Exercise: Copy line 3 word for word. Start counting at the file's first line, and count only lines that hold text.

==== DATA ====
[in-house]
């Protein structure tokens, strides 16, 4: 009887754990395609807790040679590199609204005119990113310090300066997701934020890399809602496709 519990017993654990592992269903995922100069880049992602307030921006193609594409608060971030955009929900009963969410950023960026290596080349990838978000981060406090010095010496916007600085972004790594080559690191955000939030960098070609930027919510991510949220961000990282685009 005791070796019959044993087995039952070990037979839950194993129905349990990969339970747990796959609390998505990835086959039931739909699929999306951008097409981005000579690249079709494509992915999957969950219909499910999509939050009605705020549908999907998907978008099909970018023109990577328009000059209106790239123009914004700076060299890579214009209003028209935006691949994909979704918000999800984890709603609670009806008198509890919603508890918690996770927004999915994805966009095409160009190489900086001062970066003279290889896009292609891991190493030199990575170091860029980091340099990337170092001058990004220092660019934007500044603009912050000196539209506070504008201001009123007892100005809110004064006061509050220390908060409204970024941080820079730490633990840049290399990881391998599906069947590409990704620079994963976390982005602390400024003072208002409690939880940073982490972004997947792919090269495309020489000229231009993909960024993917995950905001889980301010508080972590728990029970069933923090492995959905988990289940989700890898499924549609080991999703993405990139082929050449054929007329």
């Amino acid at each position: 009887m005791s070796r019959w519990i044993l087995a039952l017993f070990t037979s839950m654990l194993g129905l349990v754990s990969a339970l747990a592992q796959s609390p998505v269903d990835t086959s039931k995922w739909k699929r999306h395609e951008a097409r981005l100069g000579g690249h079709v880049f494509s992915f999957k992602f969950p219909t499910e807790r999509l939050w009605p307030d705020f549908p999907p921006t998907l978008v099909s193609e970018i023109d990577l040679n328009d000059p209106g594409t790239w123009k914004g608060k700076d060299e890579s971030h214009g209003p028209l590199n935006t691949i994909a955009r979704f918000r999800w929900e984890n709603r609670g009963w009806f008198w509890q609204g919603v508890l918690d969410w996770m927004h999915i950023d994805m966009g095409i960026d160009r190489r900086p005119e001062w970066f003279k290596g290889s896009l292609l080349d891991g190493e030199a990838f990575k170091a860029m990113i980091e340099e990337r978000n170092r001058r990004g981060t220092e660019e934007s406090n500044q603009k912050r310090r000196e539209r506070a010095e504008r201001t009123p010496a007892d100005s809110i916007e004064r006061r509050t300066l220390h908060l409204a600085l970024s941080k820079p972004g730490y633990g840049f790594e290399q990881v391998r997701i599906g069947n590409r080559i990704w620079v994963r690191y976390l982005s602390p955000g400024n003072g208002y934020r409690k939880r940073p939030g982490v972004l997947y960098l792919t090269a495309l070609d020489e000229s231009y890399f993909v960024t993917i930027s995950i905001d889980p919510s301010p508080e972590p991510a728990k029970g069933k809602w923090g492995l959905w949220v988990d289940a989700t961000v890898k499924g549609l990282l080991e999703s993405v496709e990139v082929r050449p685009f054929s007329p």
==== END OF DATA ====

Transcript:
């Amino acid at each position: 009887m005791s070796r019959w519990i044993l087995a039952l017993f070990t037979s839950m654990l194993g129905l349990v754990s990969a339970l747990a592992q796959s609390p998505v269903d990835t086959s039931k995922w739909k699929r999306h395609e951008a097409r981005l100069g000579g690249h079709v880049f494509s992915f999957k992602f969950p219909t499910e807790r999509l939050w009605p307030d705020f549908p999907p921006t998907l978008v099909s193609e970018i023109d990577l040679n328009d000059p209106g594409t790239w123009k914004g608060k700076d060299e890579s971030h214009g209003p028209l590199n935006t691949i994909a955009r979704f918000r999800w929900e984890n709603r609670g009963w009806f008198w509890q609204g919603v508890l918690d969410w996770m927004h999915i950023d994805m966009g095409i960026d160009r190489r900086p005119e001062w970066f003279k290596g290889s896009l292609l080349d891991g190493e030199a990838f990575k170091a860029m990113i980091e340099e990337r978000n170092r001058r990004g981060t220092e660019e934007s406090n500044q603009k912050r310090r000196e539209r506070a010095e504008r201001t009123p010496a007892d100005s809110i916007e004064r006061r509050t300066l220390h908060l409204a600085l970024s941080k820079p972004g730490y633990g840049f790594e290399q990881v391998r997701i599906g069947n590409r080559i990704w620079v994963r690191y976390l982005s602390p955000g400024n003072g208002y934020r409690k939880r940073p939030g982490v972004l997947y960098l792919t090269a495309l070609d020489e000229s231009y890399f993909v960024t993917i930027s995950i905001d889980p919510s301010p508080e972590p991510a728990k029970g069933k809602w923090g492995l959905w949220v988990d289940a989700t961000v890898k499924g549609l990282l080991e999703s993405v496709e990139v082929r050449p685009f054929s007329p």